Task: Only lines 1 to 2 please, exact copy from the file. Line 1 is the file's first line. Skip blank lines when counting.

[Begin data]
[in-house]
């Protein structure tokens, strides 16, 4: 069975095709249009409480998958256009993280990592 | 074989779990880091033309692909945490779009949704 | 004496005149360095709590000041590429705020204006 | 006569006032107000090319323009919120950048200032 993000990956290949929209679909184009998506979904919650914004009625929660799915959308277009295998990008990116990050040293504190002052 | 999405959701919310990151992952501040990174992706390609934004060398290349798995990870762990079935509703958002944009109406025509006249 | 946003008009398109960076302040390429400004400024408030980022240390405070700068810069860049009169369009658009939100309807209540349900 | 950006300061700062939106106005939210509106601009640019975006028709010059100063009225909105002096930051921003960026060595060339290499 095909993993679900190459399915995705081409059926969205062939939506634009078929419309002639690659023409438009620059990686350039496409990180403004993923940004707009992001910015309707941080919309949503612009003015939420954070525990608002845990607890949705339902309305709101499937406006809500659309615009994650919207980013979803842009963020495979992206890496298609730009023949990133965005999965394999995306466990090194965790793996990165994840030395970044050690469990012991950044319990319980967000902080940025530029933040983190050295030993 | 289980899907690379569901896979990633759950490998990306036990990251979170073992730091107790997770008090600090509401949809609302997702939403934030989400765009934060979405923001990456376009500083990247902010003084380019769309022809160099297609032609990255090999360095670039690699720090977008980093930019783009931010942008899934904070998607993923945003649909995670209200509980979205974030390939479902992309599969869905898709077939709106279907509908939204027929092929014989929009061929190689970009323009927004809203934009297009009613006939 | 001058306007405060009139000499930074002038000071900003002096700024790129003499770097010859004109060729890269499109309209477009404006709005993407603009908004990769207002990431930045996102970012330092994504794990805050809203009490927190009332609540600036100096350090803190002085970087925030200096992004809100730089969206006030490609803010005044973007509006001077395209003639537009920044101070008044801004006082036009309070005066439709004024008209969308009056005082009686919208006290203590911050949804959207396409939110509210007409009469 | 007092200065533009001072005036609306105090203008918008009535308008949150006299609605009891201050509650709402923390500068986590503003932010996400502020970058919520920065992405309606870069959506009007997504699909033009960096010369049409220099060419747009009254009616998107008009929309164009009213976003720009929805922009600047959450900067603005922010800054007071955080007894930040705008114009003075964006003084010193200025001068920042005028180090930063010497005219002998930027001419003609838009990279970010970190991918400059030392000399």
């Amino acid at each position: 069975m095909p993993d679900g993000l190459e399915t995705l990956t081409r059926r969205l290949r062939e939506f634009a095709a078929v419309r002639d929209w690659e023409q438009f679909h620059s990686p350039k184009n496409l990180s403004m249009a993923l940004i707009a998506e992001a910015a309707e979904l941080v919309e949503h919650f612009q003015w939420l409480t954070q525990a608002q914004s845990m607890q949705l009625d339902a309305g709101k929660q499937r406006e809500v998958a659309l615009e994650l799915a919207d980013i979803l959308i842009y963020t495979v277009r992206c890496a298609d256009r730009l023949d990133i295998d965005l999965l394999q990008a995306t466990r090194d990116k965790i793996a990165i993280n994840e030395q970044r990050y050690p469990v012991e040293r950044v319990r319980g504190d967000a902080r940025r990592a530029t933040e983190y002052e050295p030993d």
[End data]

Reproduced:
[in-house]
């Protein structure tokens, strides 16, 4: 069975095709249009409480998958256009993280990592 | 074989779990880091033309692909945490779009949704 | 004496005149360095709590000041590429705020204006 | 006569006032107000090319323009919120950048200032 993000990956290949929209679909184009998506979904919650914004009625929660799915959308277009295998990008990116990050040293504190002052 | 999405959701919310990151992952501040990174992706390609934004060398290349798995990870762990079935509703958002944009109406025509006249 | 946003008009398109960076302040390429400004400024408030980022240390405070700068810069860049009169369009658009939100309807209540349900 | 950006300061700062939106106005939210509106601009640019975006028709010059100063009225909105002096930051921003960026060595060339290499 095909993993679900190459399915995705081409059926969205062939939506634009078929419309002639690659023409438009620059990686350039496409990180403004993923940004707009992001910015309707941080919309949503612009003015939420954070525990608002845990607890949705339902309305709101499937406006809500659309615009994650919207980013979803842009963020495979992206890496298609730009023949990133965005999965394999995306466990090194965790793996990165994840030395970044050690469990012991950044319990319980967000902080940025530029933040983190050295030993 | 289980899907690379569901896979990633759950490998990306036990990251979170073992730091107790997770008090600090509401949809609302997702939403934030989400765009934060979405923001990456376009500083990247902010003084380019769309022809160099297609032609990255090999360095670039690699720090977008980093930019783009931010942008899934904070998607993923945003649909995670209200509980979205974030390939479902992309599969869905898709077939709106279907509908939204027929092929014989929009061929190689970009323009927004809203934009297009009613006939 | 001058306007405060009139000499930074002038000071900003002096700024790129003499770097010859004109060729890269499109309209477009404006709005993407603009908004990769207002990431930045996102970012330092994504794990805050809203009490927190009332609540600036100096350090803190002085970087925030200096992004809100730089969206006030490609803010005044973007509006001077395209003639537009920044101070008044801004006082036009309070005066439709004024008209969308009056005082009686919208006290203590911050949804959207396409939110509210007409009469 | 007092200065533009001072005036609306105090203008918008009535308008949150006299609605009891201050509650709402923390500068986590503003932010996400502020970058919520920065992405309606870069959506009007997504699909033009960096010369049409220099060419747009009254009616998107008009929309164009009213976003720009929805922009600047959450900067603005922010800054007071955080007894930040705008114009003075964006003084010193200025001068920042005028180090930063010497005219002998930027001419003609838009990279970010970190991918400059030392000399």